We members of Messiah often face some tough days. This past week, I have had conversations with brothers and sisters facing serious disease, family discord, financial difficulties, homelessness, and more. Institutionally, our old van broke down again at the cost of over $1000. For a small congregation, there is a lot going on here, and not all of it seems good.

Yet amidst all of this, we keep coming back and reaching outward. Why? We have been blessed to live an abundant life found in hope. This isn’t the hope of our secular world – as when we hope to win the lottery and magically have our financial (and other?) problems drift away. It is a hope found only in the reality of Pentecost.

The Spirit is moving in, around and through us. It offers us unexpected opportunities and roots us in Christ’s victory. There is an understanding and expectation that God is doing something here, and that although bad things will happen, God is always good. So although we might at times feel like we are in prison with Paul, we share similar hearts and expect the same wonderful destiny.

Rather than relying on any strategic planning and committees (although these can be helpful), we surrender to the Spirit. We are flexible because we know that we are reeds that God might allow to bend but not break (Isa. 42:3). We are courageous and generous in our love for our neighbor and one another because we believe God won’t allow us to be tempted beyond our abilities. Yet if it seems we are about to fail or give up, scripture goes on to say, it is God who will provide us a way out (1 Cor. 10:13). We are strong because despite any quirkiness, shortcomings or disagreements, our abilities or challenges, we strive to live out our baptismal covenant to love and forgive one another as Jesus loved us first (John 13:34). We don’t obsess about mistakes and program challenges, nor do we fret about political differences. We meet people and embrace them as they are (2 Tim. 2:23-26Rom. 12:9-21; Gal. 3:28). We can come to our assembly without makeup or dressed to the nines because we know we are welcomed, known, and loved here (Mark 9:36-37). I have witnessed how we live as family, brothers and sisters in Christ, and I and others are encouraged and inspired to believe in Christ all the more.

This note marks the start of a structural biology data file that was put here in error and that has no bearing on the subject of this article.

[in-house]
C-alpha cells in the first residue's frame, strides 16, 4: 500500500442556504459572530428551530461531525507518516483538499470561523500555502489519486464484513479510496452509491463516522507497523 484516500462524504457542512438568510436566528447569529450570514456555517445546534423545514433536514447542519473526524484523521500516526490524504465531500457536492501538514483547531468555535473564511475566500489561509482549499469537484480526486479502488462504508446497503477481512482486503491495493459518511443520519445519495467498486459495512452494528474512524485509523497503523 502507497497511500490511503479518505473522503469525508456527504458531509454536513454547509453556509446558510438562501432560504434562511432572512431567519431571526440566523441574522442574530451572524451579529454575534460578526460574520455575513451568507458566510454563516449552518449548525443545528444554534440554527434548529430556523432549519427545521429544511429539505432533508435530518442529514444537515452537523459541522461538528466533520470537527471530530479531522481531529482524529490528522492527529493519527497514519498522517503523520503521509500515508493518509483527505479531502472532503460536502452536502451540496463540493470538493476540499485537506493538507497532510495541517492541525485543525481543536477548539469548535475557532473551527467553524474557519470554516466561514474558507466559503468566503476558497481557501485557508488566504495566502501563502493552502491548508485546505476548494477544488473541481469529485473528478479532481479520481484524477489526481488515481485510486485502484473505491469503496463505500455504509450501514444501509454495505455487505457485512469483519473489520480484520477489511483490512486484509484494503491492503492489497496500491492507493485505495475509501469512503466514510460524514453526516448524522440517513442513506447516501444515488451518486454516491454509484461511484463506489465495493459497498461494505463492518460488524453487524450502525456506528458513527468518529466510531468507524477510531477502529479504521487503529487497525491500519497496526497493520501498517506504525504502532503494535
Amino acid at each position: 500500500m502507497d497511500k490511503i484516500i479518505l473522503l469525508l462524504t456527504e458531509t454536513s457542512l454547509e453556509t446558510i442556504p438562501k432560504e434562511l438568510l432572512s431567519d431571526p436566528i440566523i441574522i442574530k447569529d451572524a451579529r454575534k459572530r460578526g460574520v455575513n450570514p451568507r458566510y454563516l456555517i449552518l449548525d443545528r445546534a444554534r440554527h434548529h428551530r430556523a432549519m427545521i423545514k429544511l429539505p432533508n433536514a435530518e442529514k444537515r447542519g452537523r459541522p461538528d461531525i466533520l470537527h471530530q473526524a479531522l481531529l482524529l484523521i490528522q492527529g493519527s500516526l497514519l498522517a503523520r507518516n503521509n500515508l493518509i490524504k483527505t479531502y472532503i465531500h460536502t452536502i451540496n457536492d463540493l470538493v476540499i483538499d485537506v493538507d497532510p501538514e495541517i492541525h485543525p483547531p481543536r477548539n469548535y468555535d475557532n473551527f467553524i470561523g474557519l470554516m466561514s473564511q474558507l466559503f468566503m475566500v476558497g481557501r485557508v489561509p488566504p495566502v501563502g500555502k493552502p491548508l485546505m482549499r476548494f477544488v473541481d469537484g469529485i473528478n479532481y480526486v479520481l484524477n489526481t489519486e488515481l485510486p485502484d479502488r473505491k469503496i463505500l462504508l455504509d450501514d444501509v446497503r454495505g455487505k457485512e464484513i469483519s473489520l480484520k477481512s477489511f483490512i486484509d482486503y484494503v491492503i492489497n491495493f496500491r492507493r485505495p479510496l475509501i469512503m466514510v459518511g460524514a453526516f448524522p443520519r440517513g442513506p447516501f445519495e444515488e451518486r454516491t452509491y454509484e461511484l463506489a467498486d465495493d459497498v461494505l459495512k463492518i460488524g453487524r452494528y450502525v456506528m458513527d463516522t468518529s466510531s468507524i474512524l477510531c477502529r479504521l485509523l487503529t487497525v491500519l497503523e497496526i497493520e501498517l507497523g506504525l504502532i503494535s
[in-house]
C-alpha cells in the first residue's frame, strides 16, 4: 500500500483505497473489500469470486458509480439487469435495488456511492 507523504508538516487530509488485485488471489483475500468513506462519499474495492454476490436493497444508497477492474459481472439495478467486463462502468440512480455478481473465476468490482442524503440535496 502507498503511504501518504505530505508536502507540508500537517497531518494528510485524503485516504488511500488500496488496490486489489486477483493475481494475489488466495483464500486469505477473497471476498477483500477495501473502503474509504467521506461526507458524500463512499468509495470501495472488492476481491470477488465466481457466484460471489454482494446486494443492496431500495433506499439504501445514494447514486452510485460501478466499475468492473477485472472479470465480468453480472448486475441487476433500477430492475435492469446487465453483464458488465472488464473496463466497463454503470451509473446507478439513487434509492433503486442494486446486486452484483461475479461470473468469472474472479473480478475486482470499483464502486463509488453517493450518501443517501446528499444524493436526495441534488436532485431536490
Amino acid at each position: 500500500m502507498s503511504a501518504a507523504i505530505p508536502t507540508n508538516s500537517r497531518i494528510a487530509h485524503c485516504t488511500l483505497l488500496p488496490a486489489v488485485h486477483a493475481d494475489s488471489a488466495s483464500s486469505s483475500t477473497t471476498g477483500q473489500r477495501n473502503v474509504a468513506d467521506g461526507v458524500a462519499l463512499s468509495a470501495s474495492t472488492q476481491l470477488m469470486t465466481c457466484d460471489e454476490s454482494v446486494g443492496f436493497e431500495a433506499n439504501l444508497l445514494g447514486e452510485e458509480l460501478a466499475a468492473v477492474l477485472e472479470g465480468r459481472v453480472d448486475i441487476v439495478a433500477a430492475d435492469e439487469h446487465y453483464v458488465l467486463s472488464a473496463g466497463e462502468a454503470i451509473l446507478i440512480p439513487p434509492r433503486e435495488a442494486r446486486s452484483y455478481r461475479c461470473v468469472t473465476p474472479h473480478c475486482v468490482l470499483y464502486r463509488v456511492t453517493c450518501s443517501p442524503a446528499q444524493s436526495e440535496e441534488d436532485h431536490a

Yes, there are many larger, well healed congregations on our street and in our community doing wonderful things. (The Spirit is at work there too.) Yet, we pass those by to share in a call to this unique spiritual home called Messiah Lutheran. It is a place where both our needs and our talents fit into and find purpose. As brothers and sisters, we don’t give up or turn away when life gets hard. Instead, we dig in and get to work defending and confirming the Gospel. We hold on tight to one another and Christ to face our problems together and overcome. We do so trusting the Spirit is upon us.

Tough times will come and go, but the love we share – Christ’s love for us – will last forever. All things remain possible. All is and will be well.

Pastor Lou

 

Unless otherwise indicated, all scripture quotations for this article are from the New Revised Standard Version (NRSV) translation. This post was first published in The Messenger, the newsletter of Messiah Lutheran Church (June 2014). 

© 2014 The Rev. Louis Florio. All content not held under another’s copyright may not be used without permission of the author.

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Food for Thought